When buying a second hand violin, it is wise to think through the above points. Know what you are prepared to take on and how much work you are happy to do to bring the instrument up to a good playing standard. Good luck and happy shopping!

What's your experience in buying a second hand violin? Would love to hear your thoughts on the subject - please leave a comment below, thank you! ~ Rhoda

Rhoda Barfoot is a violinist and experienced strings teacher and is Director of The Strings Family. If you have a question about stringed instruments or music study Just Ask Rhoda at thestringsfamily.eu/ask-rhoda The more qu's I receive the better the resource will be so please don't be shy!


November 12, 2014 at 04:52 PM · Rule number 1, for used OR new:

1. You will only get 50% (if that) of what you paid for it, should you decide to sell it later.

2. The more expensive the violin, the greater your loss exposure.

3. Until you are good enough to make use of a really good fiddle, you won't know what a really good fiddle is, anyway.

4. If you become a serious player, in all likelihood you will be "trading up" (or selling / buying) later, as your skills and sense of sound evolves.

5. There isn't anything worth playing that is new and full sized, for less than $500, even for a beginner. Unless you get a lucky "under the bed" find.

6. Setup is incredibly important and expensive. And it costs just as much to set up a $200 violin properly as a $1000 one. The condition before purchase is KEY to whether you waste a lot of money.

November 12, 2014 at 07:29 PM · "There isn't anything worth playing that is new and full sized, for less than $500"

Umm, not true.

You can find some rather good instruments for under $500 bux, last week I found a 1878 German conservatory violin with very rich and full sound at my local luther's shop for a mere $365 plus cost of a new set of strings. (He only wanted 40 for a set of D'Addario Pro-Arte strings and offered to put them on for free.) It sounded very good, warm and subtly complex with the old strings on it and I am quite sure that it would have blown minds with new strings on it.

Just look around and listen to the violin before you buy it. If the sound is good with lame strings on it, well you most likely got yourself a real stunner.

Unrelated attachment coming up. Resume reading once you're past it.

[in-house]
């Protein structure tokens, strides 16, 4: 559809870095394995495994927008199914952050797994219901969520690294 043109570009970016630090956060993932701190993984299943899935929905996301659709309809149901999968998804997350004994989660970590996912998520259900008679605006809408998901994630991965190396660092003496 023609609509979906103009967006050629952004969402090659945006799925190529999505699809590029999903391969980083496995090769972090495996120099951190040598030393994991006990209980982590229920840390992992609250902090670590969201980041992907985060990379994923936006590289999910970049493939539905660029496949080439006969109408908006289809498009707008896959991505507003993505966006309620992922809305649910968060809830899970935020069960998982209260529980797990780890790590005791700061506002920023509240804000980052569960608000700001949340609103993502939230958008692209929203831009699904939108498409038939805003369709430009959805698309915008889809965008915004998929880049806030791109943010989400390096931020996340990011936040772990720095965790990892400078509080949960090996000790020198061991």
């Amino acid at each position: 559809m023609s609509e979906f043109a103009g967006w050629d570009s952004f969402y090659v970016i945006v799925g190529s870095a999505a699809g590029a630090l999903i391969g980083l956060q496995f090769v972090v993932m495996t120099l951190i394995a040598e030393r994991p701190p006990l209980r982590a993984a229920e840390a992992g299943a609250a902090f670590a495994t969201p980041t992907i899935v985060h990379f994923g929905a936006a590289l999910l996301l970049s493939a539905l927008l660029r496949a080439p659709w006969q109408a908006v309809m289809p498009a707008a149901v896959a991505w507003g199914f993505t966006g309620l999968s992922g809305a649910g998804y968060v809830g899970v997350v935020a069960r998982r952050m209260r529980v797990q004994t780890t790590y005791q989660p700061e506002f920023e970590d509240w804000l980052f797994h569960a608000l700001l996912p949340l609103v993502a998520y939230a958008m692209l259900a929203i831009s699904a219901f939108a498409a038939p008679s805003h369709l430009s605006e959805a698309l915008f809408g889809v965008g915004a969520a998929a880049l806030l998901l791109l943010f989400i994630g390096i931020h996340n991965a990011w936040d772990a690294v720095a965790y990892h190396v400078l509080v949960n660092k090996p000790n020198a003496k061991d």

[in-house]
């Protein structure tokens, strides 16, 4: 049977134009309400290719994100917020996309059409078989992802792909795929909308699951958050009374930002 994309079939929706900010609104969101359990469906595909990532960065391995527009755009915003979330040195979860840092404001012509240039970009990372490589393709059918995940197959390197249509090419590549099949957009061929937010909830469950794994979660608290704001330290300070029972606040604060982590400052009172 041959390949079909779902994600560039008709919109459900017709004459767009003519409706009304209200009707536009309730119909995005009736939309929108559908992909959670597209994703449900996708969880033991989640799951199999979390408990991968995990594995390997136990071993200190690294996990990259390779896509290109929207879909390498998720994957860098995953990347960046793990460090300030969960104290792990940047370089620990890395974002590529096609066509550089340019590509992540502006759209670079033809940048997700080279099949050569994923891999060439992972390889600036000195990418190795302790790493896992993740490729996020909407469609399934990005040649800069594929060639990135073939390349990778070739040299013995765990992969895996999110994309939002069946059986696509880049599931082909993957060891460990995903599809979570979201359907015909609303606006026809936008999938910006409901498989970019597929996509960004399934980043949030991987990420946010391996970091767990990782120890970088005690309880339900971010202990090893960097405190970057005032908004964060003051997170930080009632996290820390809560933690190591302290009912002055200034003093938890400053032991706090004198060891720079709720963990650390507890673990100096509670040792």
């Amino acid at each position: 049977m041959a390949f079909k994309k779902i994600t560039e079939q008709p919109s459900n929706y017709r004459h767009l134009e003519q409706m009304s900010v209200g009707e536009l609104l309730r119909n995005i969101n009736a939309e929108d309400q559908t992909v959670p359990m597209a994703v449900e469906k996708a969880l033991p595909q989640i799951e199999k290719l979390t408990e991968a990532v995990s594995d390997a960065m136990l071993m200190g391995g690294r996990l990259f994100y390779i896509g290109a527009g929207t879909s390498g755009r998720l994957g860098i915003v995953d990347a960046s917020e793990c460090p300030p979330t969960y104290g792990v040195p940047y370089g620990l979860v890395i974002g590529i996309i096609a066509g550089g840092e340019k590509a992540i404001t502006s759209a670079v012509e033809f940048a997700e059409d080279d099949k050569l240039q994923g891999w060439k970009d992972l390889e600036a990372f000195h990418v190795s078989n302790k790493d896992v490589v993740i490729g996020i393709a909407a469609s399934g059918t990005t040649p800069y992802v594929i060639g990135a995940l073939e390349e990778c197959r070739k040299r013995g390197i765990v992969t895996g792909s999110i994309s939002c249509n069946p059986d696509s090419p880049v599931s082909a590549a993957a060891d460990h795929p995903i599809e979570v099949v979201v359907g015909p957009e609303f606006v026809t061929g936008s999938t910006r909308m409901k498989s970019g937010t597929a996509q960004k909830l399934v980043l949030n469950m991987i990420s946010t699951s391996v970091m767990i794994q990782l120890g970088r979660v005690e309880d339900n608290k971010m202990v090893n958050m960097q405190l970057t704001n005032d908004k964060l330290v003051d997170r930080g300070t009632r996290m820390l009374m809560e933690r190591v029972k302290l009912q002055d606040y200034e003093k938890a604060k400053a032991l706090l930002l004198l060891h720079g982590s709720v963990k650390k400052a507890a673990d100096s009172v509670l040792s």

This is just me personal experience, your mileage may very.

November 12, 2014 at 08:05 PM · There are some expenses that you can just expect to have for every used violin that you buy. For a young student you need a Wittner tail piece (the kind with the four tuners built in), so if the violin does not have this, then you are going to need to buy that part and have a luthier put it on for you. You probably need the bow re-haired, and you probably need new strings.

Another thing to look at is the bridge. When you run your finger across the top of the bridge, can you feel the strings protruding *above* the bridge? If not, then the strings have cut too far into the bridge and you'll need a bridge cut. Measuring the string clearance from the fingerboard is an easy thing to do and the violin won't be playable if it's too far off (usually too low). New bridge cut is maybe $120.

November 12, 2014 at 10:20 PM · To Reply #2: Note that I said "New" for less than $500 isn't worth it. Your $365 19th century fiddle is what we term an "under the bed" find (used--sorry if I didn't make that clear).

But I also suspect that Eugene OR has better deals than Boston, MA in this regard, too...

November 13, 2014 at 01:58 PM · Hey, did you buy that German violin? Sounds too good to pass up.

November 15, 2014 at 07:35 AM · Best thing is to steal one. All profit then. I got a couple of passable Strads that way. (wink)

November 15, 2014 at 07:48 AM · I wish I could have snapped up that sweet instrument, but alas it sold before payday. I know some one got a screaming deal on that thing tho.


As to nothing new under $500 being worth it, again I beg to differ as Fiddlerman has a few on his web-store that are rather nice as a starter instrument for a fair bit under the $500 mark as example. So you can find good new ones for not that high of a price. Also some of the ones from China are extremely good quality and while I will give you that quite a few China violins are not very good, this is not true for all of them.

So really the best advice for anyone looking to buy a violin is to google the heck out of how violins are made and what makes one well built and the other not. There really is no quick guide for what a good violin is because it's a very complex instrument and if any of the parts are sub par the entire thing will preform in a diminished way.

November 15, 2014 at 02:15 PM · In point number 10, regarding the bow, it states: "If it bends to one side, or the wood is warped, then it’s no good any more." Straightening the stick on a bow is a commonplace repair activity when working on bows. When creating the bow, the stick is curved using heat - giving it the correct camber. A stick that has bent to the side (say, from being held in a too-restrictive case) or has straightened out because it was left with the hair tightened after playing can be restored to the proper curve using the same methods as used in its creation. I'd hate to think someone might pass up a decent instrument if the otherwise good bow needs work. If it's obviously a cheap bow, or pieces are missing from the frog, the button is missing or wrong, head of the bow was broken and poorly repaired, head plate missing or any number of other issues are present, yes - perhaps you should keep looking.

November 15, 2014 at 10:20 PM · Most of your observations are right on; however as an experienced dealer I have seen great successes and failures in private purchases.

If you have a reliable dealer, take the instrument to them. Often the cost of refitting is similar to the cost of renovation of a old home, higher than new making.

I guess I would recommend not buying anything privately without the attitude that it could be a 100% loss.

When my customers come in and want to sell privately, I recommend a reduced price from what the violin would cost in a shop, since there is no future to the instrument such as warranty, service, and trade in. Let the buyer beware!